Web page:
The Japanese car giant has revealed it will build a new electric model and set up a huge battery plant at the International Advanced Manufacturing Park (IAMP), a joint venture between South Tyneside Council and Sunderland City Council, with 50% of the land owned by the borough.
More than 1,600 jobs will be created, with an estimated 4,500 more in supply chain companies under an investment of £1billion, with undisclosed financial support from the Government.
South Tyneside Council leader Tracey Dixon said it was ‘fantastic news’ for the borough, and work would get underway to ensure the area’s workforce was ready to take up jobs flowing into the plant.
"It's fantastic for us as a borough leading on such a massive project, in partnership with Sunderland,” she said.
"It's a real game-changer for us, bringing much-needed investment and jobs into the region."
She added: "For us, what is very important now is working with our young people to make sure we develop the right skills so they can access those thousands of job opportunities which are coming.”
Councillor Dixon said the council would now be working hard, with schools and colleges, to ensure young people had the right skills to take up job opportunities at the plant, and in supply chain companies.
“What we've got to do now is drive the agenda,” she said.
"Well done South Tyneside for helping this and driving this forward.”
Cllr Dixon added that the investment announcements would see many high quality jobs created in green industry, fitting in with South Tyneside Council’s ambitions to help tackle climate change.
Prime Minister Boris Johnson was at the plant on Thursday to celebrate the news, said far from Brexit hampering Nissan as had been feared, the company was using it as an opportunity to push forward.
"I always believed in the people of the North East and always believed that investment would continue to come here just because of the natural skills, the strength of the economy and the resource that is here,” he said.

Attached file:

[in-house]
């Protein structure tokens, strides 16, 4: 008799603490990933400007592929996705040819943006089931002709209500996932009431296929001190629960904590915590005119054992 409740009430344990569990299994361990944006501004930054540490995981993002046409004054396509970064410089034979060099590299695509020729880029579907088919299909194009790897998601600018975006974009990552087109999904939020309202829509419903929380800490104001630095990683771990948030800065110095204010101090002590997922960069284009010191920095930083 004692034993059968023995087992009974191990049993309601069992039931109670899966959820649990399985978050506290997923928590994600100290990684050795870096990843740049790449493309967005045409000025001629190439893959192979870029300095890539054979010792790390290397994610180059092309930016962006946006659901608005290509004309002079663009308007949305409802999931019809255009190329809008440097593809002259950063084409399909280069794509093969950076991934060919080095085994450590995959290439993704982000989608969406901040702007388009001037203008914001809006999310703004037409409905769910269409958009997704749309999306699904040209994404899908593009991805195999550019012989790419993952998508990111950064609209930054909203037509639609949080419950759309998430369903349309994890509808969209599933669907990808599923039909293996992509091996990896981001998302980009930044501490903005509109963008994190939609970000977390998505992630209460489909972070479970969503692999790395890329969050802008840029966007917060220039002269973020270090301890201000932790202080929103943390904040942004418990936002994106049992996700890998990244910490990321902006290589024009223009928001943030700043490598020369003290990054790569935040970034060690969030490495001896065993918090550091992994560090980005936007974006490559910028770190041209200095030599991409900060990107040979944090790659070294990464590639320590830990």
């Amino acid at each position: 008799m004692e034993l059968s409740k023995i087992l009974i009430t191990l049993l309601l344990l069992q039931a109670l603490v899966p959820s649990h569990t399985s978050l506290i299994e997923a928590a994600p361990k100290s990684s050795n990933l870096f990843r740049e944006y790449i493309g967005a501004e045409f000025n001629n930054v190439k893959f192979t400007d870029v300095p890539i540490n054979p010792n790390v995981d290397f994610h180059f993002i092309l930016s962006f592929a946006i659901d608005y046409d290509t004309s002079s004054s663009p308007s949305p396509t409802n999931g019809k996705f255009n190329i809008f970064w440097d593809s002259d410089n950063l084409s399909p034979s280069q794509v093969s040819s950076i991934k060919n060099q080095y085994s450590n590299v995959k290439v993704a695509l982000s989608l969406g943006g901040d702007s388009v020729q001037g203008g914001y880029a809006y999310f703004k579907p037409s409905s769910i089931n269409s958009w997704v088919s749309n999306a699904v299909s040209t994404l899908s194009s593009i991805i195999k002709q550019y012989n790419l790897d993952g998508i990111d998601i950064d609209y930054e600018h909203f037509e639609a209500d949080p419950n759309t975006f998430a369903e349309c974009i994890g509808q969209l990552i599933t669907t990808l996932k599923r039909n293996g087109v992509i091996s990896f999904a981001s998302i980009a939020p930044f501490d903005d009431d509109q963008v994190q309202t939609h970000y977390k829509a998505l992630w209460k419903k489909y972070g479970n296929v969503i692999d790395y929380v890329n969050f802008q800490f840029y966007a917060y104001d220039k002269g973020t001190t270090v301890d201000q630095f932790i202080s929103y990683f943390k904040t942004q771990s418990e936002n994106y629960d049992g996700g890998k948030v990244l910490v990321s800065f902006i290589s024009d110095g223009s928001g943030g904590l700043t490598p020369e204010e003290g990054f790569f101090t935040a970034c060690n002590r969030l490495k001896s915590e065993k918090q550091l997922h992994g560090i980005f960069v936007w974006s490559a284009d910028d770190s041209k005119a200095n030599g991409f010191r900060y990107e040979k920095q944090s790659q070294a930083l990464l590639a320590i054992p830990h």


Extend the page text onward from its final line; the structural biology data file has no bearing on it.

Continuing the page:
Nissan chief operating officer Ashwani Gupta also visited the site on the day of the announcement.
He would not say how much financial backing the UK Government has given the project, but did say it was a fitting way to mark Nissan’s 35th anniversary of making cars in the North East.
“This is a £1billion birthday present for all of my colleagues here,” he said.
Lei Zhang, founder of the Envision AESC group which already makes electric batteries in Sunderland, said the project is a reward for the dedicated workers in the North East, adding he saw parallels with the region’s coal and shipbuilding industrial history.
Business Secretary Kwasi Kwarteng said: “I am extremely proud that Nissan has not only reaffirmed its belief in Britain, but is doubling down on its long-standing commitment to our country.
“The cars made in this plant, using batteries made just down the road at the UK’s first at-scale gigafactory, will have a huge role to play as we transition away from petrol and diesel cars and kick-start a domestic electric vehicle manufacturing base.”